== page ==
Auckland Council has voted to delay a decision about shifting speedway from Western Springs at a meeting tonight.
The proposal to shift speedway events from their central city location to Colin Dale Park in South Auckland was met with fierce opposition.
The council's finance and performance committee was meant to vote on whether to proceed with the plan but an amendment was put forward, seeking to defer the decision until there had been a political discussion about the future of all of Auckland's stadiums, including Eden Park.
That motion was passed by 11 votes to 9.
Costs for the proposed move, which would transform Colin Dale Park in Manukau into the country's top speedway destination, have ballooned to $30 million in recent months.
Earlier, council heard public submissions on the controversial idea this afternoon and the debate is still raging.
Gary Roberts, who worked as a speedway promoter for nearly 20 years, said the pricey proposal left him speechless.
"For the life of me I cannot see how a new stadium in South Auckland could be a financial success to the council or foreseeable promotors and competitors. As for ratepayers subsidising a new venue, this leaves me speechless.
"If that's the best we can do with ratepayers money I think we all need to take a very hard look at ourselves."
He said the proposed venture would spell disaster for the country's sport.
"After 90 years of speedway at Western Springs, and for our sport not to operate at this magnificent venue, it would be the biggest setback in the history of speedway in New Zealand."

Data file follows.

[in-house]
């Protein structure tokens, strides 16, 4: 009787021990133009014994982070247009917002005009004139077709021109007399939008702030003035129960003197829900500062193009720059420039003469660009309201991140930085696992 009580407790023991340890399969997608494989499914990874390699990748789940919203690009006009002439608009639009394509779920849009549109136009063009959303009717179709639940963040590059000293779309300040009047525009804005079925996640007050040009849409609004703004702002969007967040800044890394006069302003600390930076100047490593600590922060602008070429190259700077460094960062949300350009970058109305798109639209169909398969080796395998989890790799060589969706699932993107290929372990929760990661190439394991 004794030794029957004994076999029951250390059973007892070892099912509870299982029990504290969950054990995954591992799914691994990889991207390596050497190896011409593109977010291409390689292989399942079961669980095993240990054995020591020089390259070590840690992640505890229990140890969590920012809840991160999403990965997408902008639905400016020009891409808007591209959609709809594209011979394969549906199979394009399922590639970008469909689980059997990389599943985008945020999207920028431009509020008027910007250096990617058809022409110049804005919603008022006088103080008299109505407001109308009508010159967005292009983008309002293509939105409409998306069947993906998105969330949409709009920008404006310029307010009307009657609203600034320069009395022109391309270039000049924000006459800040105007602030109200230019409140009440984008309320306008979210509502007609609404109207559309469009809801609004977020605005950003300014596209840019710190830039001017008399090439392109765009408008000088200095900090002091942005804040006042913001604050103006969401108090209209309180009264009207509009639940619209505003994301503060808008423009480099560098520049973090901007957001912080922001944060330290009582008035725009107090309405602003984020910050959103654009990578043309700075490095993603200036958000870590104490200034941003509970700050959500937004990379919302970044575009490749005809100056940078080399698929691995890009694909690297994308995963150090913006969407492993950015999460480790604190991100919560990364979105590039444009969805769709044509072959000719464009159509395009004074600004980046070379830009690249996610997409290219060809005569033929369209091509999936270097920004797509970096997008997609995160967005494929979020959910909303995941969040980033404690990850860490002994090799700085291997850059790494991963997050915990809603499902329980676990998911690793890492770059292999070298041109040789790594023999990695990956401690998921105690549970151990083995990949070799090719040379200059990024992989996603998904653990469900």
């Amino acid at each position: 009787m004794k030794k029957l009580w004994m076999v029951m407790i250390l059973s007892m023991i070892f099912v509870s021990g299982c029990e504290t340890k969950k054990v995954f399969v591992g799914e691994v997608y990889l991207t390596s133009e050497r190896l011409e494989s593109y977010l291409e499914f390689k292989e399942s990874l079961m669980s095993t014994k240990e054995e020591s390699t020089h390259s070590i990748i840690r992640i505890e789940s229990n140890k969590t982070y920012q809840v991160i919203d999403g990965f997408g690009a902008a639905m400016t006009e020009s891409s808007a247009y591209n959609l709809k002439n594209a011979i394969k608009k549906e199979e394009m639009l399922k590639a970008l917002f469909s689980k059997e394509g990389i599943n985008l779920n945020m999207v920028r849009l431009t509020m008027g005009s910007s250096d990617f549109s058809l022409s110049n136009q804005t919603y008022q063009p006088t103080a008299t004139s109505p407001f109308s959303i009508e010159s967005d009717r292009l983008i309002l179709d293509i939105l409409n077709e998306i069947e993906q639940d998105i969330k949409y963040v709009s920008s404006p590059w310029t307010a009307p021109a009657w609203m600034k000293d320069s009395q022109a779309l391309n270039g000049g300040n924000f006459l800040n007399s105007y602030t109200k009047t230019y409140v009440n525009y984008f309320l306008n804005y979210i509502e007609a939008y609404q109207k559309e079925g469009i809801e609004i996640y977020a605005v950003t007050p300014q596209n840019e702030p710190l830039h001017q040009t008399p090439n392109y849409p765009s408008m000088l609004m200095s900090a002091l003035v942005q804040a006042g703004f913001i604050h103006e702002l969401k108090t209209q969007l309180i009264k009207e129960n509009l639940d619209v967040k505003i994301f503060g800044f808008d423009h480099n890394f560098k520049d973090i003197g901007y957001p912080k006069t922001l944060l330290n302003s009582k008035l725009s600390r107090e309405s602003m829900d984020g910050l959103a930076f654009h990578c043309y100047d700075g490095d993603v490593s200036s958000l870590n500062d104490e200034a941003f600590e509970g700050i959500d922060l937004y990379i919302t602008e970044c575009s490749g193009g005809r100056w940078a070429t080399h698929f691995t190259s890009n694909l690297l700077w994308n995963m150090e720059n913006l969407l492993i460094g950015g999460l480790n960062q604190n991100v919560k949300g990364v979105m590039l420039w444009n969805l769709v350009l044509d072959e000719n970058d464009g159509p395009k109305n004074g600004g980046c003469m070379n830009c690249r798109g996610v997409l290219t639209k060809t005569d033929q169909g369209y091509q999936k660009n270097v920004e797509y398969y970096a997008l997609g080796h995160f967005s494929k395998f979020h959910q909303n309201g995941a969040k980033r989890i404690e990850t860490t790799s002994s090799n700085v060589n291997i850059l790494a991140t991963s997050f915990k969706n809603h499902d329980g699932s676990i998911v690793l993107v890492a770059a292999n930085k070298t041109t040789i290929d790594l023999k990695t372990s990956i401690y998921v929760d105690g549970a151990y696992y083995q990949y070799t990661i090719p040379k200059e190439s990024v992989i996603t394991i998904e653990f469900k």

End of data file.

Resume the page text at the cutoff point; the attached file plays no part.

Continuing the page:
Council deparments have flagged their support for the proposal that would build on an earlier investment in Colin Dale Park - but it won't come free.
The project would need $10m from the council and an additional $20m - currently unbudgeted - to create the track and facilties such as toilets and contestant pits.
But Wendy's restaurant boss and speedway stakeholder Danny Lendich said Colin Dale Park was simply too isolated to be a sucessful speedway destination.
"With any business that requires people you don't go to a place where there is no people. I know with our Wendy's hamburger chain we have properties around New Zealand but we won't build there because the demographics don't allow us to do it."
He backed Mr Roberts' submission that ratepayers' money would be better spent elsewhere.
"I'm a kidney transplant patient. I spent a lot of time in the Auckland Hospital. The Auckland City Council would be better off to put some money into the hospital. You need to take a trip up there and have a look."
Graham Standring, who has been competing at Western Springs for more than 30 years, said drivers he had spoken to were supportive of moving speedway to Colin Dale Park.
He said interest in speedway was growing but it the sport would struggle to expand at the current facility and the Manukau site would provide room for growth and better racing facilities.
Mr Standring said if the sport was good enough, punters would travel further to events.
"My belief is that once the racing improves the excitement continues and people will come."